(The long-haired guy in the middle, with the expensive gloves, is Il Sodoma himself. He is known to have kept pet badgers, which also make an appearance here.)

Google searches for "st. benedict" "colander" were no help. They mostly produced references to this painting again.

I then wondered if maybe “colander” was a mistranslation. The Italian title for this painting is Come Benedetto risalda lo capistero che si era rotto. The Goog translates this as “How Benedict heals the broken master”, which was quite confusing. Google further confused me by glossing risalda as “rises”, which made me wonder if the repair of the broken colander (risalda lo capistero) was somehow a metaphor for the rising of Jesus. The idea seems rather silly, but Renaissance thinking does not always make sense to me, so I did not rule it out immediately. But no, risalda is repair, and capistero is a colander, or more precisely a sieve. The Goog's translation was simply wrong. (Fair enough, Google Translate is not intended to translate early-renaissance Italian.)

Book 2 of the Dialogues of Pope Gregory is about St. Benedict, and chapter 1 is titled “How he made a broken sieve whole and sound”:

It fell so out that his nurse borrowed of the neighbors a sieve to make clean wheat, which being left negligently on the table, by chance it was broken in two pieces, Whereupon she fell pitifully weeping, because she had borrowed it. The devout and religious youth Benedict, seeing his nurse so lamenting, moved with compassion, took away with him both the pieces of the sieve, and with tears fell to his prayers; and after he had done, rising up he found it so whole, that the place could not be seen where before it was broken.

So “colander” isn't quite right, but it's not too far off. The implement is probably made of wood, not metal. But it is indeed a perforated kitchen utensil. The suntanned lady on the left of the painting is the nurse, gazing ruefully at the table.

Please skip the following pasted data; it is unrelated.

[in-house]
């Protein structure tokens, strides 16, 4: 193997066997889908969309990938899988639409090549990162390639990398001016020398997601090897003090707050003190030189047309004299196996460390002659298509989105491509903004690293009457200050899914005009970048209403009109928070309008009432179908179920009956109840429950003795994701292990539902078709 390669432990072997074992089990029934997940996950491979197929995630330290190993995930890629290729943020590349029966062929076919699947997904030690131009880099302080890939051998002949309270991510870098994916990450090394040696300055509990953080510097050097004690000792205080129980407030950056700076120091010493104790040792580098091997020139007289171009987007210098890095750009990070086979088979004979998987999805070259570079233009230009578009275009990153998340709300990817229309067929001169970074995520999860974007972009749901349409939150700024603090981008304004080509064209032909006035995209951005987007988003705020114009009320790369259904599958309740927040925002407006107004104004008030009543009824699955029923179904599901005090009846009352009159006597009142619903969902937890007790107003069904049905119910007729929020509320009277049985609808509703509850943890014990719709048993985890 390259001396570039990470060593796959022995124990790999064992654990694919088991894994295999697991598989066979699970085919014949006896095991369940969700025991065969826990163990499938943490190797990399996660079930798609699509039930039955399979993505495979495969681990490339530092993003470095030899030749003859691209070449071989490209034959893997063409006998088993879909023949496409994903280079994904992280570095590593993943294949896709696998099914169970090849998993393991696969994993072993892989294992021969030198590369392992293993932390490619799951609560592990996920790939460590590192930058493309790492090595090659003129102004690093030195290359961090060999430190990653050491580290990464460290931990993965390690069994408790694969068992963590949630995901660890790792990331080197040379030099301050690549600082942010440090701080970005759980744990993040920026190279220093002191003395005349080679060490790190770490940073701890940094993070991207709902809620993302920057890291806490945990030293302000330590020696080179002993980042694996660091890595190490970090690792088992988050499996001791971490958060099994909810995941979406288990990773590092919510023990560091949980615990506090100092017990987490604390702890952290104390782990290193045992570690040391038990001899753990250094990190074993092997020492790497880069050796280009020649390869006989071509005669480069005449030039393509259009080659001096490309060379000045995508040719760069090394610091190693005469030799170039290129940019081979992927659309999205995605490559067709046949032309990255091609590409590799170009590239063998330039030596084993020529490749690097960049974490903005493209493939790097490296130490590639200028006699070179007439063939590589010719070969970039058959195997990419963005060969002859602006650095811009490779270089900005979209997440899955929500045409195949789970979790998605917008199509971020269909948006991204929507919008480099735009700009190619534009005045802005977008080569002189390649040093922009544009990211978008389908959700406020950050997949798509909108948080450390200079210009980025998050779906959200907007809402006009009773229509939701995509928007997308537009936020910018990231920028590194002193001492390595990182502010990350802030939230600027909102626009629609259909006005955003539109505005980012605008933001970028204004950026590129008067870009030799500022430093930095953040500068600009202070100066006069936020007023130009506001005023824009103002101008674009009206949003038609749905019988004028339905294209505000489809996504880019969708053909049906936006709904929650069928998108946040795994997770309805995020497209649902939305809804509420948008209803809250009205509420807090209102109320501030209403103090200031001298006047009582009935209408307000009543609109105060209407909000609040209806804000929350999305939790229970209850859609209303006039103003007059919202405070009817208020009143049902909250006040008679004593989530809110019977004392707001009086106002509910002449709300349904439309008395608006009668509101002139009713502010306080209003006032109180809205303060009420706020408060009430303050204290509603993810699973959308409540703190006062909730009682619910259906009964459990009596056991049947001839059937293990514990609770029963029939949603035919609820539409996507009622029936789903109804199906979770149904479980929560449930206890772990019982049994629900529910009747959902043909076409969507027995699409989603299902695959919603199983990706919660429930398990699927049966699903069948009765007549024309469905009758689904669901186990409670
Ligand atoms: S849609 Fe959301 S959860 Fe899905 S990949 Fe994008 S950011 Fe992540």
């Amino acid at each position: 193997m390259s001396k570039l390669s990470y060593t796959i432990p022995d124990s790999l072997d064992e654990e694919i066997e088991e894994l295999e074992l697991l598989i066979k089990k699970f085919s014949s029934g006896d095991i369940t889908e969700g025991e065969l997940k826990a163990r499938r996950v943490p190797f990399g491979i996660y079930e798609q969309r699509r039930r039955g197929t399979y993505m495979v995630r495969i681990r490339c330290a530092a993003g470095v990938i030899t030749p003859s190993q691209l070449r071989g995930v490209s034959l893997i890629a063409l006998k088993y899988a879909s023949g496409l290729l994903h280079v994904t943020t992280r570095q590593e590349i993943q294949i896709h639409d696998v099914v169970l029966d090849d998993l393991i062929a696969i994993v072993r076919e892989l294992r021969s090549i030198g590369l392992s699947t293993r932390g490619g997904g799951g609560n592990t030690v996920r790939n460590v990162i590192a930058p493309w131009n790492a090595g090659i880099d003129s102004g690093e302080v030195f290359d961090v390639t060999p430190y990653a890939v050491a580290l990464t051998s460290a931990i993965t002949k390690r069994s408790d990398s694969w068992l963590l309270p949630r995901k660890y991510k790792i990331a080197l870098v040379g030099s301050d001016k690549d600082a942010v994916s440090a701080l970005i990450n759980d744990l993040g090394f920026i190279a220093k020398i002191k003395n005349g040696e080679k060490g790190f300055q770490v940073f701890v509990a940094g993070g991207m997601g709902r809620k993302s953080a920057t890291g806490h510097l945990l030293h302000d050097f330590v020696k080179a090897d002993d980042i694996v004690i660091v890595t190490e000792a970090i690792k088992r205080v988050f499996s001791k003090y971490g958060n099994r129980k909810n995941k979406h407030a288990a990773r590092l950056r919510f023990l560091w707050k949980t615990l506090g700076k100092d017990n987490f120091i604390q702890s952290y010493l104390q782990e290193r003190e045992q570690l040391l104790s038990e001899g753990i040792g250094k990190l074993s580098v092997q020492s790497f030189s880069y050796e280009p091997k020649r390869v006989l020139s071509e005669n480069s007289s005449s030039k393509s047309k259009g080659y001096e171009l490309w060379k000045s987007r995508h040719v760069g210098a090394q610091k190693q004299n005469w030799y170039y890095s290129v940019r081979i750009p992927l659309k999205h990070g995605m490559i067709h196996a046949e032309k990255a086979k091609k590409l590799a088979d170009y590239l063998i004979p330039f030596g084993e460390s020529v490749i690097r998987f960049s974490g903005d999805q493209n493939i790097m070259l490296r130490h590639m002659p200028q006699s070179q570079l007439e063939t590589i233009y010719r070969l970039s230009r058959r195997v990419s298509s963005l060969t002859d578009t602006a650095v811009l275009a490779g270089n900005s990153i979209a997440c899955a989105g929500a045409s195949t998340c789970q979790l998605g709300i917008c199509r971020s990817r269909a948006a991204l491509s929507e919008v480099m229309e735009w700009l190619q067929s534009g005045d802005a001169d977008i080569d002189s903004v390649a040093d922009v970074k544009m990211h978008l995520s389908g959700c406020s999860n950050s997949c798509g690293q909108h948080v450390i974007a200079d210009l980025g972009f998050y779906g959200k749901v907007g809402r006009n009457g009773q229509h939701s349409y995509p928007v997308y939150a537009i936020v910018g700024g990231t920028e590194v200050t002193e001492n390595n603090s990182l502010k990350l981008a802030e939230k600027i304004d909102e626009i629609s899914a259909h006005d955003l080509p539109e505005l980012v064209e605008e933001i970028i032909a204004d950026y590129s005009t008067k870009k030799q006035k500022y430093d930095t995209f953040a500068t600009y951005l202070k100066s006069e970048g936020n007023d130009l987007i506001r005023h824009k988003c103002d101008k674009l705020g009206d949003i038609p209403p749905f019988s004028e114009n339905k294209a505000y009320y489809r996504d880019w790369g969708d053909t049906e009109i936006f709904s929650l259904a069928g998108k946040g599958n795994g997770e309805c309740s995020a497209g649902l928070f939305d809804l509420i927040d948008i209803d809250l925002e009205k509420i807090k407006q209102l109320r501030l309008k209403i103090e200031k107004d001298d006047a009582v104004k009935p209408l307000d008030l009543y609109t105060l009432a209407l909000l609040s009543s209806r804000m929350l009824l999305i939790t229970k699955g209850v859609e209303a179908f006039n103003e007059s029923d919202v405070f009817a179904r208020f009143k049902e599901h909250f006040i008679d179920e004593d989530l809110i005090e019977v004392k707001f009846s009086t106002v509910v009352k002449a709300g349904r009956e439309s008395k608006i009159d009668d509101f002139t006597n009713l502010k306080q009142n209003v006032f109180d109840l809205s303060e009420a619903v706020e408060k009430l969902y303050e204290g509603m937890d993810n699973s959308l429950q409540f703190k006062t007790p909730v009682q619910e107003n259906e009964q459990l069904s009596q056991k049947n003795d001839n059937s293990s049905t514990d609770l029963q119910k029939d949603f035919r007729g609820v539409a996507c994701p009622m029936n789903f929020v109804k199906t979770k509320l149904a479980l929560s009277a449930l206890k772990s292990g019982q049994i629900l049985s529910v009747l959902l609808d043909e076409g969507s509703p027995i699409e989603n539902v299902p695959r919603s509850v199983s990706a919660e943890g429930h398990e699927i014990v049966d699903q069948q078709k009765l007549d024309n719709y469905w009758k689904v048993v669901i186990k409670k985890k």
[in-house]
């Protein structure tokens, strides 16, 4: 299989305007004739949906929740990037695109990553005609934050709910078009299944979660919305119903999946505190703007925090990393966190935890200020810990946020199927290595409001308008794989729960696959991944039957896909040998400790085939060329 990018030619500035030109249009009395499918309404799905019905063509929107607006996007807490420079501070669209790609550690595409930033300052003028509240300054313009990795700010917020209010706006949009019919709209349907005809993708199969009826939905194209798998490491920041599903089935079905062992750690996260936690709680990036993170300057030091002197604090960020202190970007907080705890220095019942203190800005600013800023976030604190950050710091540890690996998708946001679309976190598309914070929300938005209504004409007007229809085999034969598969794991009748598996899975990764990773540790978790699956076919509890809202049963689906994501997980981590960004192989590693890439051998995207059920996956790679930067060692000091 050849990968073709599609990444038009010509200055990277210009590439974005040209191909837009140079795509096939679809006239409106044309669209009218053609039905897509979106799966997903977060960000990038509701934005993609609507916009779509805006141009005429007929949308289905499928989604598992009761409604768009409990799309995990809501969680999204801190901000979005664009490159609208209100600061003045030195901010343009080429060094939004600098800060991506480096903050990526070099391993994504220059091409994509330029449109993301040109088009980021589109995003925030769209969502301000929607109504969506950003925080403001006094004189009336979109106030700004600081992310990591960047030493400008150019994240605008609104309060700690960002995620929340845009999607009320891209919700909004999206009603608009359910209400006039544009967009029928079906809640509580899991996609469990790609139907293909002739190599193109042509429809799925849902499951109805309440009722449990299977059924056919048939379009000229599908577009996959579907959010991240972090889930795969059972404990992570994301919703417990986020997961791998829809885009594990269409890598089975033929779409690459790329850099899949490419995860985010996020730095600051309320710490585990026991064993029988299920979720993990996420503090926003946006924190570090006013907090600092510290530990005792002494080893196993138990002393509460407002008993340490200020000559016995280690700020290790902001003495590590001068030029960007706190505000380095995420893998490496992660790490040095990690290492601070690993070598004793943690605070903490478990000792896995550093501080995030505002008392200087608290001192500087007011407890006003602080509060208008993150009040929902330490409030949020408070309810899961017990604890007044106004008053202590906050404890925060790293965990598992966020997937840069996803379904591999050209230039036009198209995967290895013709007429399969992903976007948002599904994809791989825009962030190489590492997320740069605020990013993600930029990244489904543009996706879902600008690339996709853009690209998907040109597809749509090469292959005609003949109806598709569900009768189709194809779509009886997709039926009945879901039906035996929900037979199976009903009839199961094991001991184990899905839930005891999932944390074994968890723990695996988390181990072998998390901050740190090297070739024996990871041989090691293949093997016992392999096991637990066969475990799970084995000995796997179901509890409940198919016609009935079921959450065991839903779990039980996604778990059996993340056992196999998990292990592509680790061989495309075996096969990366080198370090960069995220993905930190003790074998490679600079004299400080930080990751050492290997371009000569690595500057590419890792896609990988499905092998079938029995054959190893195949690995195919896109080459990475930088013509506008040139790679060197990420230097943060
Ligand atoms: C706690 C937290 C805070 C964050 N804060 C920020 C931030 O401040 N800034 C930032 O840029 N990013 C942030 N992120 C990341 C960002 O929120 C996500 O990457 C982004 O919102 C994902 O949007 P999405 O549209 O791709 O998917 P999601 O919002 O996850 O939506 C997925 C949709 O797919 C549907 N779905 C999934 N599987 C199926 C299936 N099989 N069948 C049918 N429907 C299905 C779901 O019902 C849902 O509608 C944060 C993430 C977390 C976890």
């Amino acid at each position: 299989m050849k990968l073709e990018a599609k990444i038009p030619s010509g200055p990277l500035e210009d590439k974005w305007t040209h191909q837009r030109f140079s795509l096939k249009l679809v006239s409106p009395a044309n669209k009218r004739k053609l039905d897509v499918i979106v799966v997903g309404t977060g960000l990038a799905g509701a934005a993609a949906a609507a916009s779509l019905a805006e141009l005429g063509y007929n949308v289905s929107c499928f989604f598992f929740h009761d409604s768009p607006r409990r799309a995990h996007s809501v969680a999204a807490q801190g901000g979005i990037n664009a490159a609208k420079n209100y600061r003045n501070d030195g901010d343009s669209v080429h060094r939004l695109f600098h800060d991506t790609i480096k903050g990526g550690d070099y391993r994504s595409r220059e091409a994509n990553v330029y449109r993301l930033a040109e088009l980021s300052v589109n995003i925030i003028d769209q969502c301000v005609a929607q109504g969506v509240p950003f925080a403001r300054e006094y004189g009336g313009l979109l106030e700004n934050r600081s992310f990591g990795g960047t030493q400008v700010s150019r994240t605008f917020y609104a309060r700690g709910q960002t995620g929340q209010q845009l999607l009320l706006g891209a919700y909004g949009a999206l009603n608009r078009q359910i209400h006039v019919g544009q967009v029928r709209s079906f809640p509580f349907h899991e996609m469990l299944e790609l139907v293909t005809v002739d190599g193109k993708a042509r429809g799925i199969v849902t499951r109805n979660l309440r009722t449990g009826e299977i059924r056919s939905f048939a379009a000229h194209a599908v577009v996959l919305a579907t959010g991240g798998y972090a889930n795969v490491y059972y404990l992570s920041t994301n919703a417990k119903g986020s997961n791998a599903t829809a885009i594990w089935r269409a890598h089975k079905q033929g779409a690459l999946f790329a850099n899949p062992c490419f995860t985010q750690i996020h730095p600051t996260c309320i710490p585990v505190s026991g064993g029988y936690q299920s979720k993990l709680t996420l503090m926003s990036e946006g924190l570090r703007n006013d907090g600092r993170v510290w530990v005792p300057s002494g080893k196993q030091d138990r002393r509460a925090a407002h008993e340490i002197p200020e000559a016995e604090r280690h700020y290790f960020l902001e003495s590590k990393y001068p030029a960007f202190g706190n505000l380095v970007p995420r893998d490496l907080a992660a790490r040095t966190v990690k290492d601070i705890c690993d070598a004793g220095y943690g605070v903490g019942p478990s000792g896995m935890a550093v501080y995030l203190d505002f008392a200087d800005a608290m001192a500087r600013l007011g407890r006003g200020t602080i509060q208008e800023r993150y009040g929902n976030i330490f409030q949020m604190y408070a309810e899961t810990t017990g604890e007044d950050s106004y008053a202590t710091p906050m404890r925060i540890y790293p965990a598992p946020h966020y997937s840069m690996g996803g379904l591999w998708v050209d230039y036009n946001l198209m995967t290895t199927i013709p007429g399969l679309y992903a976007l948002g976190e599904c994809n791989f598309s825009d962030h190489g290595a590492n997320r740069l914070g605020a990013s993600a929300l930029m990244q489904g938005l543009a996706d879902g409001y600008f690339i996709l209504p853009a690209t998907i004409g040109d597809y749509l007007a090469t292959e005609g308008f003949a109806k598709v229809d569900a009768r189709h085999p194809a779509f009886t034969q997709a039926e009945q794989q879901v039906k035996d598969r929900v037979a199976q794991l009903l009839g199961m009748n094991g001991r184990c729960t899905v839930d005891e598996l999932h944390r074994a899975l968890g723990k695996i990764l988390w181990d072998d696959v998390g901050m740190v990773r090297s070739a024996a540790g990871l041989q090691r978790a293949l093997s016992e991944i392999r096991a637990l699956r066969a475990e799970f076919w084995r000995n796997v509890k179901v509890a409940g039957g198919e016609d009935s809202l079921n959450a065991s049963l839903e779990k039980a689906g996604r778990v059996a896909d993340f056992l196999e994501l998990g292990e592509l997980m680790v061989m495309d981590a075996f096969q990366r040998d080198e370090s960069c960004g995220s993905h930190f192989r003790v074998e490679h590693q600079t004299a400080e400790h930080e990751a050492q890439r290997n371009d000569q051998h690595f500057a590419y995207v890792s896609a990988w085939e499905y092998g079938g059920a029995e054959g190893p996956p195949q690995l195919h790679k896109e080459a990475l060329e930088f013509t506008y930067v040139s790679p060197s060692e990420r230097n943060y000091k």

Detail of the painting,
showing just the two piece of the broken colander, lying on the
floor. Each piece is a medium brown color, perhaps made of wood.  The
left piece has a large crack running lengthwise almost the whole way
across.  Both parts are shallow rectangular trays with raised lips
around the edge.  There is a reddish-brown smudge in the right-hand

The colander is a tray for sifting wheat. The upper part (at left, with the big crack in it) has some sort of perforations or screen, which don't show up well in the painting. The lower part (at right) is a tray in which the sifted material is caught.

The right side of the painting depicts a later time after the colander has been repaired. The miraculous sieve has been hung up on a column (top center) for the wonderment of a crowd of admiring visitors.

Saint Anthony could command animals and was such an arresting speaker that even fish came to hear him preach. Some saints invoke the power of God to heal the blind and paralyzed, the drowned, the leprous, and the epileptic. St. Benedict healed a broken colander.